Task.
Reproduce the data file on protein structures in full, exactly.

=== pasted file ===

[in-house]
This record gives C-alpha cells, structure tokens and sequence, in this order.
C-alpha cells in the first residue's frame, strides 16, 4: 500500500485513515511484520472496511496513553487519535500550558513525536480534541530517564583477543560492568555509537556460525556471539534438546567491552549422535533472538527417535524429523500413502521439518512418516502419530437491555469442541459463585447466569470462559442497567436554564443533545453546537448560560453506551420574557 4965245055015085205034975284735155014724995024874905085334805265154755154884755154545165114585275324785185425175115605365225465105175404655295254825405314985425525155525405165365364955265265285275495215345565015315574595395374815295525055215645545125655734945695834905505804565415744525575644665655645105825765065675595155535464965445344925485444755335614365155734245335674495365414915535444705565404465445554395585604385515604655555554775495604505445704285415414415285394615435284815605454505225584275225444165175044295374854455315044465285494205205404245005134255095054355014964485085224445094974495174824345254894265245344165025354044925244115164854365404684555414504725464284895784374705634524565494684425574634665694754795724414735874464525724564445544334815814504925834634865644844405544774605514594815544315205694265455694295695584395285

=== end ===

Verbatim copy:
[in-house]
This record gives C-alpha cells, structure tokens and sequence, in this order.
C-alpha cells in the first residue's frame, strides 16, 4: 500500500485513515511484520472496511496513553487519535500550558513525536480534541530517564583477543560492568555509537556460525556471539534438546567491552549422535533472538527417535524429523500413502521439518512418516502419530437491555469442541459463585447466569470462559442497567436554564443533545453546537448560560453506551420574557 4965245055015085205034975284735155014724995024874905085334805265154755154884755154545165114585275324785185425175115605365225465105175404655295254825405314985425525155525405165365364955265265285275495215345565015315574595395374815295525055215645545125655734945695834905505804565415744525575644665655645105825765065675595155535464965445344925485444755335614365155734245335674495365414915535444705565404465445554395585604385515604655555554775495604505445704285415414415285394615435284815605454505225584275225444165175044295374854455315044465285494205205404245005134255095054355014964485085224445094974495174824345254894265245344165025354044925244115164854365404684555414504725464284895784374705634524565494684425574634665694754795724414735874464525724564445544334815814504925834634865644844405544774605514594815544315205694265455694295695584395285